Regina council endorses expanding red light camera program to issue tickets for rolling right turns

·3 min read
Regina city council has endorsed a plan to continue, and expand, its red light camera program.  (Kirk Fraser/CBC - image credit)
Regina city council has endorsed a plan to continue, and expand, its red light camera program. (Kirk Fraser/CBC - image credit)

The City of Regina is moving forward with a plan to expand its red light camera program.

On Wednesday, city council voted 8-2 to continue the program, expand it to more intersections and begin issuing tickets for rolling right turns at red lights.

The city currently has red light cameras at four intersections: Albert Street and Saskatchewan Drive northbound, Lewvan Drive and Dewdney Avenue, Albert Street and Parliament Avenue, and Saskatchewan Drive and Albert Street westbound.

There's no information in the report by administration on where the city will look to put new red light cameras, but it does say the plan is to target "problematic areas."

The program as it currently operates costs approximately $370,000 a year.

That includes $316,000 for the lease of the cameras along with operating and maintenance costs, and $54,000 to fund a traffic safety clerk with the Regina Police Service.

The report makes it clear the program doesn't break even, with yearly average revenue between 2019 and 2021 of $129,000 in fines.

That revenue is used to offset the cost of the program, with the rest covered through fees from the province's automated speed enforcement fund at a yearly average of $241,000.

"This doesn't net us money. So to folks who think this is a simple cash grab, it is not," said Ward 3 Coun. Andrew Stevens. "I think administration, in the data, makes clear that the balance is safety first."

Any new cameras are expected to have operating costs and revenues similar to existing cameras, resulting in a net cost of $43,750 per location per year, according to the report.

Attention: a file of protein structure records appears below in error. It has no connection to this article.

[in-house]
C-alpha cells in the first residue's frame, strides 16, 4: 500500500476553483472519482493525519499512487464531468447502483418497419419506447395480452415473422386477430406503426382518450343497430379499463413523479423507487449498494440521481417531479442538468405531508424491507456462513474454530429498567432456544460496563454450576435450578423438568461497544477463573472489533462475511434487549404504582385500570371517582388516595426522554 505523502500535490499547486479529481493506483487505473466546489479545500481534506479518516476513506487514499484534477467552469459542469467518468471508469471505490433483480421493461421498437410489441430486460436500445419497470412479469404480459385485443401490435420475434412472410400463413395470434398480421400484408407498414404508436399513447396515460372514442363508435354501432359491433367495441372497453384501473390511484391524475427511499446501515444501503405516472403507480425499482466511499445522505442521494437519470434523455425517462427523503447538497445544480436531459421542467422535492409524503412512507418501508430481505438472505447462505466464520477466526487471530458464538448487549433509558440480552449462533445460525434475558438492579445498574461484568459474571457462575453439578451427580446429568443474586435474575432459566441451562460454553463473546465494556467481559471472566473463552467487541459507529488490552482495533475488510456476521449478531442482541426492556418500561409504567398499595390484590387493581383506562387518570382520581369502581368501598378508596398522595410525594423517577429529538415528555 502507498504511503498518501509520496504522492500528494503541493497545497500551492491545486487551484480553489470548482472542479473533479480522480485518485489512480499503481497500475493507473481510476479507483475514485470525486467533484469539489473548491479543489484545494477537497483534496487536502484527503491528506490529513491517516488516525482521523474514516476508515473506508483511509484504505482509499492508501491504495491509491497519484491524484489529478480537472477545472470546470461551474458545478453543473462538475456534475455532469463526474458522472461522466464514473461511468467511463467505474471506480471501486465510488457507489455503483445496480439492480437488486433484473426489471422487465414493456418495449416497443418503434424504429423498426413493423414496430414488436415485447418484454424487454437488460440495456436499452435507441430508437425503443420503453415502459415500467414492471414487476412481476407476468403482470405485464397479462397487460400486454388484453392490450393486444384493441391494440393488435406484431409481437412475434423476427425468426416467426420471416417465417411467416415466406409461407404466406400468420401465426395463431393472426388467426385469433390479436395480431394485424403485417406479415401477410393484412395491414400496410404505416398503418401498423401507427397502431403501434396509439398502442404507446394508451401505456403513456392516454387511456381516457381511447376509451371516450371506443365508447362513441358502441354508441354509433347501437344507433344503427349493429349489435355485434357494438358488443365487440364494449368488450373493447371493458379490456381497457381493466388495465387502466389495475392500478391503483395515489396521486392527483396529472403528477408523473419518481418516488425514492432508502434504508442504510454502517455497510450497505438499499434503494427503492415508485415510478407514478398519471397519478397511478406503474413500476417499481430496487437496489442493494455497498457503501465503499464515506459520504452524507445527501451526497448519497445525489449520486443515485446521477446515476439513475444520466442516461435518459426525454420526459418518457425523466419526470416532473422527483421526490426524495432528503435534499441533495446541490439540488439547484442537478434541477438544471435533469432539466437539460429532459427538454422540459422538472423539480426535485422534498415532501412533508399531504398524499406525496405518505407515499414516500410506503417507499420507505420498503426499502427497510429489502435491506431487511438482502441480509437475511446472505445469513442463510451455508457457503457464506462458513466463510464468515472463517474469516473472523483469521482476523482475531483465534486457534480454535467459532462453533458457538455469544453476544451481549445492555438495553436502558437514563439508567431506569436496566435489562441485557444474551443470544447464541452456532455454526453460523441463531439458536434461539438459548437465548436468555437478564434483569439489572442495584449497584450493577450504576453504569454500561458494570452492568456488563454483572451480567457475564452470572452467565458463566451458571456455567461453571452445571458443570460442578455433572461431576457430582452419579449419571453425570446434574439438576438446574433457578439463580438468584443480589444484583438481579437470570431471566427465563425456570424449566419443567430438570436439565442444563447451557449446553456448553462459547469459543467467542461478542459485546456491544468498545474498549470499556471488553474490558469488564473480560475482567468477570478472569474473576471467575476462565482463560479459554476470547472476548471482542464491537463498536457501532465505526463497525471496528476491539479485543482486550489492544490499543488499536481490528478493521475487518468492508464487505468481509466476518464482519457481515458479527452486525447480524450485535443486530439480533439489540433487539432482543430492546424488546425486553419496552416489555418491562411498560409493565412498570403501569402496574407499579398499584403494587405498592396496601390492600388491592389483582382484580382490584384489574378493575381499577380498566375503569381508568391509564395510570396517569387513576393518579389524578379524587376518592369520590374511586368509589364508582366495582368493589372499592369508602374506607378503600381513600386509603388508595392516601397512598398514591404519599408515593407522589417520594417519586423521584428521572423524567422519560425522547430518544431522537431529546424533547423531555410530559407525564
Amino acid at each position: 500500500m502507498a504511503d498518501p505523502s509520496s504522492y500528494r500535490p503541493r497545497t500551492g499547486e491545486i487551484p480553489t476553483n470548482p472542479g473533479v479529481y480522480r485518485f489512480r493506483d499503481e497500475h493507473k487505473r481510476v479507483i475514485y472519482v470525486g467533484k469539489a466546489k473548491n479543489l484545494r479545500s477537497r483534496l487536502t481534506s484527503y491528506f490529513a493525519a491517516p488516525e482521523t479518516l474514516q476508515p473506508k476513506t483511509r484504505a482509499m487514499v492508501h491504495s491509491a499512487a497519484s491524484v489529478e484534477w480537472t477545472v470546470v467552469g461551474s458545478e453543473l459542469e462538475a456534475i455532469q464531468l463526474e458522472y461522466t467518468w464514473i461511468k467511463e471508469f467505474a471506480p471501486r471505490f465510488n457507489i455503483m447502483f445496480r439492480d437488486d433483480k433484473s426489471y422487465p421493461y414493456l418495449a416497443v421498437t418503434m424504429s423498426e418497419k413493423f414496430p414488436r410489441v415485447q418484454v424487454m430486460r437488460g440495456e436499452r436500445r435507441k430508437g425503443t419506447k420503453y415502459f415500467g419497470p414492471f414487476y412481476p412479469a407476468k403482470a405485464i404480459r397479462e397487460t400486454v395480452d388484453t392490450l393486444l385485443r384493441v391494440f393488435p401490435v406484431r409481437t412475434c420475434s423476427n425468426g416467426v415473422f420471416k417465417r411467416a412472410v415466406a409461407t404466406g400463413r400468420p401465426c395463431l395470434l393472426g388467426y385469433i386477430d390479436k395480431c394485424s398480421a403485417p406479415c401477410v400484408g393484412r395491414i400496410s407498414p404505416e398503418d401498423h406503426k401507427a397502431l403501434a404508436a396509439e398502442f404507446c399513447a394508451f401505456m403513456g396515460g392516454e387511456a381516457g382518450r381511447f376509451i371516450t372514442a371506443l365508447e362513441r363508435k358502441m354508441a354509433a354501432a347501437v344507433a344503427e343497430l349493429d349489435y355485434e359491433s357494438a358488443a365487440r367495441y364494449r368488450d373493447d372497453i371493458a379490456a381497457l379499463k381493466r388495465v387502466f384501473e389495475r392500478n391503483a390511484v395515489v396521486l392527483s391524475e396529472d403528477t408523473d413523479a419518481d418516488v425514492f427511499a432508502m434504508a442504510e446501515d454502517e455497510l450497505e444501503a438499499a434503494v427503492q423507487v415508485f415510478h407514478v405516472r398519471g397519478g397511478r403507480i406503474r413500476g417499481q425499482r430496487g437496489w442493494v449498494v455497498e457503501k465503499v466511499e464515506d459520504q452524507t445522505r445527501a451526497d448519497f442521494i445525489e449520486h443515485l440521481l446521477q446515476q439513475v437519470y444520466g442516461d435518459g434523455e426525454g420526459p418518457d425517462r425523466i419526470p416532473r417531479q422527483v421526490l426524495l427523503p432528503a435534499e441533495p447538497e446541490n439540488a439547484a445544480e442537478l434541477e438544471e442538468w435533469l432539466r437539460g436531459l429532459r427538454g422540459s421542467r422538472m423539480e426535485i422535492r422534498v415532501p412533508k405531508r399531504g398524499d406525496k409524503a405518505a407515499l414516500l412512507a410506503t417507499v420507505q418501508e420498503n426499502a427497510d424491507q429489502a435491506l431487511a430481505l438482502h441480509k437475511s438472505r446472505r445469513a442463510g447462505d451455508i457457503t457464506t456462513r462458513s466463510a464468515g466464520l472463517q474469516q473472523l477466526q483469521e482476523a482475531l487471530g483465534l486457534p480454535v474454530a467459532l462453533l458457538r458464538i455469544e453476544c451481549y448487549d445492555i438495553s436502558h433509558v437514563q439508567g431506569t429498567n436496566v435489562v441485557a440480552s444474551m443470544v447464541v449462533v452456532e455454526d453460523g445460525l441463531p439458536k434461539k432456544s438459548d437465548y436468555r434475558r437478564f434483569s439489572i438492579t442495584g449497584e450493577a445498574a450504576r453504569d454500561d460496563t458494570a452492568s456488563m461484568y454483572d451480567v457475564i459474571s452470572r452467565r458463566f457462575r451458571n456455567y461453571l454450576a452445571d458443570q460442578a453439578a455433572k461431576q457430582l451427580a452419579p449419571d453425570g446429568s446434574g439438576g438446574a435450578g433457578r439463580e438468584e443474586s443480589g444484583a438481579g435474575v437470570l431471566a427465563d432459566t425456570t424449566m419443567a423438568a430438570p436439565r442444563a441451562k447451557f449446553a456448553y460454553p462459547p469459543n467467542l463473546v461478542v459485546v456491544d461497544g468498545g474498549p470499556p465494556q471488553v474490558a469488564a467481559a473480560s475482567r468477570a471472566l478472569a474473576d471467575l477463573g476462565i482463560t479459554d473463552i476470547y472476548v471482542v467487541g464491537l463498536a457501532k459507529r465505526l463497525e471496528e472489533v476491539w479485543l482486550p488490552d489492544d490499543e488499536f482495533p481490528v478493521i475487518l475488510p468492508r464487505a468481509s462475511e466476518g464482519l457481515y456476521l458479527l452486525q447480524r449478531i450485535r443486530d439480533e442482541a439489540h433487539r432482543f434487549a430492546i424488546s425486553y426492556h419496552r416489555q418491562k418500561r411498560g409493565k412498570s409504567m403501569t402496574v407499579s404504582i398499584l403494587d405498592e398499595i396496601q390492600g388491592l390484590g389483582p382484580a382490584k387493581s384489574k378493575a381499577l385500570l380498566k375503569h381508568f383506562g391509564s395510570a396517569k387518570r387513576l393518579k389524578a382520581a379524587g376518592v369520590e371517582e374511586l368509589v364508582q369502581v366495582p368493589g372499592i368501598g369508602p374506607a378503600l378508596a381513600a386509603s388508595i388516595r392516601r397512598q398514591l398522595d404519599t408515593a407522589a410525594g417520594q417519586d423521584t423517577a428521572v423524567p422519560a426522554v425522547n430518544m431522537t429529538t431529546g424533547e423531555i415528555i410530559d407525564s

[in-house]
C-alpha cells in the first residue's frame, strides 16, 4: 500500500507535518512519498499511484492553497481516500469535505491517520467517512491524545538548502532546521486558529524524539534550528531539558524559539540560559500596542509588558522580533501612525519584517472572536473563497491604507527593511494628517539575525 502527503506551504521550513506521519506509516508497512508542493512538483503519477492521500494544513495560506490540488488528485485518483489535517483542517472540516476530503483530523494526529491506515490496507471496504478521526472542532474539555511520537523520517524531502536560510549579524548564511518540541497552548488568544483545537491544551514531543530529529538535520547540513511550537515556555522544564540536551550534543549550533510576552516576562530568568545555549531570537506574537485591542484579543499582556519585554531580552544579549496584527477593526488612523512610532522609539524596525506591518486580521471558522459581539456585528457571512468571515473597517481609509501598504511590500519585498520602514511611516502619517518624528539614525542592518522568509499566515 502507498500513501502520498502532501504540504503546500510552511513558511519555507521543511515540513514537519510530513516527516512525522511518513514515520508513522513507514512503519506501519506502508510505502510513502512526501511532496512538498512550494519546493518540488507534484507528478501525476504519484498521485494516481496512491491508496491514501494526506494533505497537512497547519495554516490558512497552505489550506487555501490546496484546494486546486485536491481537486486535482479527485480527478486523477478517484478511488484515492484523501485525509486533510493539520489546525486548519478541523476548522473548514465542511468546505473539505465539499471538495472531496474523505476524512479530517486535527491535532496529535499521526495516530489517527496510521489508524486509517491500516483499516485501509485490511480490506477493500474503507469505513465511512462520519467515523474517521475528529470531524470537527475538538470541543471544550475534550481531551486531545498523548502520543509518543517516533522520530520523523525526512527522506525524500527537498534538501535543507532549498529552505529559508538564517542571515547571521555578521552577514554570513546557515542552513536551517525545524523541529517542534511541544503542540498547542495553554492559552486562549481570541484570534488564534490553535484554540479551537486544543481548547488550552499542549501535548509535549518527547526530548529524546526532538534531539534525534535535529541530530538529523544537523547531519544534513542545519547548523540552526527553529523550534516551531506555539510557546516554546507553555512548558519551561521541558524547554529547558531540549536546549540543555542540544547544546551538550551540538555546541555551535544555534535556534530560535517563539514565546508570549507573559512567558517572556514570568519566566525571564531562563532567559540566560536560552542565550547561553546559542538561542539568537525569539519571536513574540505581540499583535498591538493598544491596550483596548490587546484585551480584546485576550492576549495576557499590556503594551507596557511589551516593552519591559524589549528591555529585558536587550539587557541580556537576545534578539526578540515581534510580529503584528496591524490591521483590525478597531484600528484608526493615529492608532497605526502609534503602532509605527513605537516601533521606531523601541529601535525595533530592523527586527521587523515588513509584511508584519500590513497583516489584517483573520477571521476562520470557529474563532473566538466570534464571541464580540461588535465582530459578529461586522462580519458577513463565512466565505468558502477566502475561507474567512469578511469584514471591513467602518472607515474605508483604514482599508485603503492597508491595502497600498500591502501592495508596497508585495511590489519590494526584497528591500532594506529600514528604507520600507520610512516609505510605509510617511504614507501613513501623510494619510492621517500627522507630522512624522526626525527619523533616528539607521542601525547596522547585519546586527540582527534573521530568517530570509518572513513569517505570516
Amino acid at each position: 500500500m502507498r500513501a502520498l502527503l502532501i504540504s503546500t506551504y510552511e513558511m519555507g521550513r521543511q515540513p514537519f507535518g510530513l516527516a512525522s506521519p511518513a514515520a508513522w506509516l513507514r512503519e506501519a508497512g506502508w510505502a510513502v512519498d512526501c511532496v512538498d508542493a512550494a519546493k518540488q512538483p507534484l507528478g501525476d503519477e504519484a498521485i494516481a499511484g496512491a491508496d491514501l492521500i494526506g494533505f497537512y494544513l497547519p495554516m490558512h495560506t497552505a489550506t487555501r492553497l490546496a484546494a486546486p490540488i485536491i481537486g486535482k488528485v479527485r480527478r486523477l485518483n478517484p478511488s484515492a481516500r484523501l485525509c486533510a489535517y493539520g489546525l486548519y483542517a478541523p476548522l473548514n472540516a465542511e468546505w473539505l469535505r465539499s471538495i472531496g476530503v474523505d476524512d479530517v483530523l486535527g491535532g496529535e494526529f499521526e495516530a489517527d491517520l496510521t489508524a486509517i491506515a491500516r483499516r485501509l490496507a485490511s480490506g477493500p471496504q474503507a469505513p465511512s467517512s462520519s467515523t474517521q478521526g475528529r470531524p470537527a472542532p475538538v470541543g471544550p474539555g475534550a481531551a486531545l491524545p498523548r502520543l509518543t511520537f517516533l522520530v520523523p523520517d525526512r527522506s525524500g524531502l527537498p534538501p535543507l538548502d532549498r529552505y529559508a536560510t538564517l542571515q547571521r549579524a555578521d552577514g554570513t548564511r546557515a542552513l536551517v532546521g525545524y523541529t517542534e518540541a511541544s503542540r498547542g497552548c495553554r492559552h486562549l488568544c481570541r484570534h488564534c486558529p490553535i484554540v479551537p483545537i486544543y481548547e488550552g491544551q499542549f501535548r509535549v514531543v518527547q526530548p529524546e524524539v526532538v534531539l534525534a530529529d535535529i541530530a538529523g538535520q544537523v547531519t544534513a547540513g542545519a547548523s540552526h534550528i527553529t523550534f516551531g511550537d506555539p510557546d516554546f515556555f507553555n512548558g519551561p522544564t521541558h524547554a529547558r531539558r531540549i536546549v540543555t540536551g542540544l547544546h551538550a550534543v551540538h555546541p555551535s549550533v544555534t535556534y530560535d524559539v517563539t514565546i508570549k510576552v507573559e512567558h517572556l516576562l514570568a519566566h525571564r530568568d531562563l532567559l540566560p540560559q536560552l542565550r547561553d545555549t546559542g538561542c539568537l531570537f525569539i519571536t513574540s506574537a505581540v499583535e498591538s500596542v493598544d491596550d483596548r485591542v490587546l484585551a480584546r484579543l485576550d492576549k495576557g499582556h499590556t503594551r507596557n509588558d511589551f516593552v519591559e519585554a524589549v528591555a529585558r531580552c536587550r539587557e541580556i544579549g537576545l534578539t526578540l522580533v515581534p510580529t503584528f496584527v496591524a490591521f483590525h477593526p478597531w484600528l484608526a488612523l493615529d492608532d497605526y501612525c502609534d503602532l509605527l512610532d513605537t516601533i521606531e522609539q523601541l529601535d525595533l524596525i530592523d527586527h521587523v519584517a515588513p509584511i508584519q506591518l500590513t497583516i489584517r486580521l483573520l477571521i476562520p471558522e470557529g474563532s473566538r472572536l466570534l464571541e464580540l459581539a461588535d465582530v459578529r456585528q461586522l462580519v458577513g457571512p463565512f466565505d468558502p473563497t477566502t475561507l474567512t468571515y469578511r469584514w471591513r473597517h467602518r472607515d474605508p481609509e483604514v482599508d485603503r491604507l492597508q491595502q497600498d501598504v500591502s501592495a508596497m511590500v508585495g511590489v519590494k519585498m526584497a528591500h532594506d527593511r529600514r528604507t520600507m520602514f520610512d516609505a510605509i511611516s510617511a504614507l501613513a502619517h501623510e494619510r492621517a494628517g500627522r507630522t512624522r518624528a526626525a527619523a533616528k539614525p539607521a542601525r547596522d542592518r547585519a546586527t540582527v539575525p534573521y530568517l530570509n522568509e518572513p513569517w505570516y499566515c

Program considered a success

The digital red light camera system was first installed at Regina intersections in 2018, with tickets being issued beginning in 2019.

After three years of data collection and analysis, the conclusion from SGI and city administration is that the system provides a net benefit to the public by preventing severe crashes and reducing collisions in general.

"I would suggest that with a 38 per cent reduction in collisions at the intersections where the red lights exist that that would be success," Mayor Sandra Masters told Stefani Langenegger on Thursday's edition of CBC's The Morning Edition.

LISTEN| Regina mayor talks about the future of red light cameras, the central library and Coun. Terina Shaw: 

The cameras are already capable of recording video, meaning no major overhaul is required to start issuing tickets for rolling stops on right turns during red lights.

City administration says any new fines received due to rolling right turns will be used to offset the cost of the program. However, administration does not believe those fines will generate significantly more revenue.

Under the Traffic Safety Act, tickets issued for violating rules around red lights are $180, with a surcharge of $50, for a total fine of $230.

The city says it has issued a total of 3,818 red light violation tickets since 2019.

Request sent to province

As part of the vote on Wednesday, city administration will contact the provincial government about making changes to Saskatchewan's Traffic Safety Act. 

The goal is to allow Regina and other municipalities to use red light cameras to issue tickets for "speeding on green."

That's when vehicles accelerate to get though an intersection to avoid a red light ticket.